The UK looks like it will be the first country to allow babies with the genetic material of three parents, with our MPs voting for the bill on Tuesday.
Now in the UK we also have a House of Lords, who also must approve the bill at a later date, and there’s no guarantee they will, but given the large majority of parliament members (382 to 182) it’s likely they will. It also has to be approved by the Human Fertilisation and Embryology Authority, a UK governmental organisation.
On Tuesday morning I was listening to Morning Call on Radio Scotland. It’s a fairly simple show, where people call in to give their opinions on any given subject. That, combined with the online reaction today, has had me and my colleagues thumping our foreheads against the desks repeatedly.
Yes, this is a classic case of a catchy headline. The mitochondria, which you probably remember from high school biology, is essentially the battery of a cell. Long, long ago in our evolutionary past, back when we were simple collections of cells, mitochondria were simple single cell organisms capable of doing things our little cells weren’t. Namely powering things. So they were captured and made a part of larger cellular organism that was us. And the rest, as they say, is history.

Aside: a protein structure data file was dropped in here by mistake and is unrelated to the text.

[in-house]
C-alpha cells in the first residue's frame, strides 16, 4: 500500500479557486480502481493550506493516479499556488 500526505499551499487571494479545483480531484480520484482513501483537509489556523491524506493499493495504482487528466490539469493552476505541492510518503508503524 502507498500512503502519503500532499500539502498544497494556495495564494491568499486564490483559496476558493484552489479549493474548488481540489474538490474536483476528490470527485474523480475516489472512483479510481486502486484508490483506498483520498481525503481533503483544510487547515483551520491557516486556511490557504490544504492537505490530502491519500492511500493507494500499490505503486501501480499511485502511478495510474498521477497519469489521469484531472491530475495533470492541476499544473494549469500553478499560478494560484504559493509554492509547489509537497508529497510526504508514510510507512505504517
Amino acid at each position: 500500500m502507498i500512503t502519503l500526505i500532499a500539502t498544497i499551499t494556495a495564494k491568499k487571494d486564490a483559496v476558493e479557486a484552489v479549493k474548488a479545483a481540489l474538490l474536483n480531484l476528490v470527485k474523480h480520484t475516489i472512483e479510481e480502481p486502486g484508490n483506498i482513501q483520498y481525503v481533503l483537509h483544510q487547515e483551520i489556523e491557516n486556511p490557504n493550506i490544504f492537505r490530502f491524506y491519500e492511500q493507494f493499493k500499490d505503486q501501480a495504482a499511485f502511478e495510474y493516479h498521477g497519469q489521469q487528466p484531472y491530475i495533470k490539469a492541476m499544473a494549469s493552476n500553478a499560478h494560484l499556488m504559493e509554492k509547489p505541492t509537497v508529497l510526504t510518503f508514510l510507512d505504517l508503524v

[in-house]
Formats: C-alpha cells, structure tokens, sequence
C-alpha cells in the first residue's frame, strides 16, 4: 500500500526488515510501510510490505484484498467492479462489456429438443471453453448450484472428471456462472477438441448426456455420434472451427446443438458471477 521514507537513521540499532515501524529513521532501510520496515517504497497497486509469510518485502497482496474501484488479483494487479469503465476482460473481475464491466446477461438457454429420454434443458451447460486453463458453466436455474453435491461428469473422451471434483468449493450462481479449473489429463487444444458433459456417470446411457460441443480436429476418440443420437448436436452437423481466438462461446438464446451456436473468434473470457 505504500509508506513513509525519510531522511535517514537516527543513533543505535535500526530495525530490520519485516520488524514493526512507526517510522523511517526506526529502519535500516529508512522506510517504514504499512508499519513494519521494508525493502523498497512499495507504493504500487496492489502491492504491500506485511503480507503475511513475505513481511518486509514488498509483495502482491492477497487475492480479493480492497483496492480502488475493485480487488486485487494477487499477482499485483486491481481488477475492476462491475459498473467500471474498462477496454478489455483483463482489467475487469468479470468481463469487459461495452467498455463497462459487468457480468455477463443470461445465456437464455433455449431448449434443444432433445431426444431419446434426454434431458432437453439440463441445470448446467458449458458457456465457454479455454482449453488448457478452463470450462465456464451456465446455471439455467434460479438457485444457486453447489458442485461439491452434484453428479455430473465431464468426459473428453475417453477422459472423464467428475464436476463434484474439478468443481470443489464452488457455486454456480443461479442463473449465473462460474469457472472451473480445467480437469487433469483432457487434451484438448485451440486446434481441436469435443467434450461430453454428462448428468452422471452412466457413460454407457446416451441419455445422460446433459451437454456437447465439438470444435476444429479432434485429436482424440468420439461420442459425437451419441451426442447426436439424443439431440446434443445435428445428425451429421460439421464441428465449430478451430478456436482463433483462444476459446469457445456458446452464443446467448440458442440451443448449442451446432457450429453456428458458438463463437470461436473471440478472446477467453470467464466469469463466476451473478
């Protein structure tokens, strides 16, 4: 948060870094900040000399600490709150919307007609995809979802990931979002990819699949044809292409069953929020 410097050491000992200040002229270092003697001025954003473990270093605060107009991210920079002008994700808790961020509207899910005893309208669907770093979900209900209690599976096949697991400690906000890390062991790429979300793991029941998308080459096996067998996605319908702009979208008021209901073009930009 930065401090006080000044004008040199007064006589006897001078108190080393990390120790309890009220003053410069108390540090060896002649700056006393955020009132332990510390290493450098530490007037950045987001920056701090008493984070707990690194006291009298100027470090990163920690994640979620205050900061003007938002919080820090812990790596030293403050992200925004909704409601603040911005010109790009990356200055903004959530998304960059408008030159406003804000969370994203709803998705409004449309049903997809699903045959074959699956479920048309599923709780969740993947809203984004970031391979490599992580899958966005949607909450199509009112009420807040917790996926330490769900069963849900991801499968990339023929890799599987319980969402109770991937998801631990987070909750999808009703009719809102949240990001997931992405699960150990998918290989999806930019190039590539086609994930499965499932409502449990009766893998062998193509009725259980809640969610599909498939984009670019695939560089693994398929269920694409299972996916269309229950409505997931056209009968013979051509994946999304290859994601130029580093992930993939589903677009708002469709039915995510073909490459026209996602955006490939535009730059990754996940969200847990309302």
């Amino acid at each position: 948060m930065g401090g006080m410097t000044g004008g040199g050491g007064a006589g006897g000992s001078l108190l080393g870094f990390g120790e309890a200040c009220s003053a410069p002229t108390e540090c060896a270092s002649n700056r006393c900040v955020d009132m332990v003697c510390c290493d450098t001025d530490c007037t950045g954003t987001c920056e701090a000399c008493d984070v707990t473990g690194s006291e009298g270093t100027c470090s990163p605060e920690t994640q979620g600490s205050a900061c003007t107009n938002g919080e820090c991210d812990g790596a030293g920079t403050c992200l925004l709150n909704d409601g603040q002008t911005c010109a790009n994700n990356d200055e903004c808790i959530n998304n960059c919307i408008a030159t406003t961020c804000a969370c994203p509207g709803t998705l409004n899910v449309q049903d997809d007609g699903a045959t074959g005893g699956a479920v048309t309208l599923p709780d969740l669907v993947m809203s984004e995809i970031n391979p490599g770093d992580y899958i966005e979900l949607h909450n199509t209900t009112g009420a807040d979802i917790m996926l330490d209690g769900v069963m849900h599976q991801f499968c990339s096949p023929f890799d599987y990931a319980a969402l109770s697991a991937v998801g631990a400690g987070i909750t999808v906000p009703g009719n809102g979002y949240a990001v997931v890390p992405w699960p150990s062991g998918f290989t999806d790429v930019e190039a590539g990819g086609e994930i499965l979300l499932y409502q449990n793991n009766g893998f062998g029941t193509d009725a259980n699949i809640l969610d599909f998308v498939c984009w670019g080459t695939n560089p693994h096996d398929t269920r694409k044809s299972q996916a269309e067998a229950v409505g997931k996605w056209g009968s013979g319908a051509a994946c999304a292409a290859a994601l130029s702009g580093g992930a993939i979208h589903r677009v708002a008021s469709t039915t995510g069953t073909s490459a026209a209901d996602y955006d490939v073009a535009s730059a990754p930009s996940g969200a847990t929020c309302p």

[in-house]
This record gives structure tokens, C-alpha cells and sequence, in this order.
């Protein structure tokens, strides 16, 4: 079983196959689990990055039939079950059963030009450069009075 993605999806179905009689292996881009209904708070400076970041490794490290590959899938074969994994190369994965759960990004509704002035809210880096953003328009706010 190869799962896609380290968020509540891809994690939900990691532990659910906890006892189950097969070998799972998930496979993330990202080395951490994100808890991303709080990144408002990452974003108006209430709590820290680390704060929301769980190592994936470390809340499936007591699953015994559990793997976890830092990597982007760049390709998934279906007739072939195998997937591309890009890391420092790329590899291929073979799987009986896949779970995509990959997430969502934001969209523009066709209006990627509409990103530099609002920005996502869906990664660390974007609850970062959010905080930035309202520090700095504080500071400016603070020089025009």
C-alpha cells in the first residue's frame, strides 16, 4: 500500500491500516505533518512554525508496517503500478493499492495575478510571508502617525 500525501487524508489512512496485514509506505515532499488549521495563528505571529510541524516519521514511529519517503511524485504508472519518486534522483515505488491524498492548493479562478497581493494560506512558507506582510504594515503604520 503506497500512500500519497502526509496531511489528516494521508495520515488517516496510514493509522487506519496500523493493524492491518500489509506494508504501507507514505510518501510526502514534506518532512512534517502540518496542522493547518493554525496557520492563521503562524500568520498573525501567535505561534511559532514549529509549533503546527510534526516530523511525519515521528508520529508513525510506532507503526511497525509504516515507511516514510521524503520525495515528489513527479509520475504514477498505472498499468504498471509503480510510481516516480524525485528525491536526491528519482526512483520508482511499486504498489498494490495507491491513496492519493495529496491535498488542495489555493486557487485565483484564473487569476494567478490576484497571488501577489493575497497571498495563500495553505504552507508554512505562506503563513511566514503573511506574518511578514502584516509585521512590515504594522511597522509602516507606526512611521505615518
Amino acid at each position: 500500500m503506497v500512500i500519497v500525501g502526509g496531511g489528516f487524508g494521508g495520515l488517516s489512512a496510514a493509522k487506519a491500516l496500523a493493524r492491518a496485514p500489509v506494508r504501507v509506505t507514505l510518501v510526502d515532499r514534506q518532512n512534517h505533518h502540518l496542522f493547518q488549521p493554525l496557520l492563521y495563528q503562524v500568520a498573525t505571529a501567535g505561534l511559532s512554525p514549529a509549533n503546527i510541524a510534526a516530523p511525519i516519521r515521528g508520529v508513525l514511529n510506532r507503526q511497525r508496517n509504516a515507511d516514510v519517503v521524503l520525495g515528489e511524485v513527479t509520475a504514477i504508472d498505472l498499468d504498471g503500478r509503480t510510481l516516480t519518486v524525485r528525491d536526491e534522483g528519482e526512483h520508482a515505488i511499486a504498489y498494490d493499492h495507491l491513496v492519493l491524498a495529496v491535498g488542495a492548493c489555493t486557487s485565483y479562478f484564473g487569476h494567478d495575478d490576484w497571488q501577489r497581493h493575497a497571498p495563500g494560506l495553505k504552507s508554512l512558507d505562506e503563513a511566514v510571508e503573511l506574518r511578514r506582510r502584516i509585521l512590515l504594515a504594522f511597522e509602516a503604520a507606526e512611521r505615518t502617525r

But it’s because of this that mitochondria have slightly interesting and unique DNA, a separate part of our genome that codes for our mitochondria. Some organisms have managed to get rid of all of the mitochondrial DNA, and others have got weird mutations in there, we’ll come back to that later.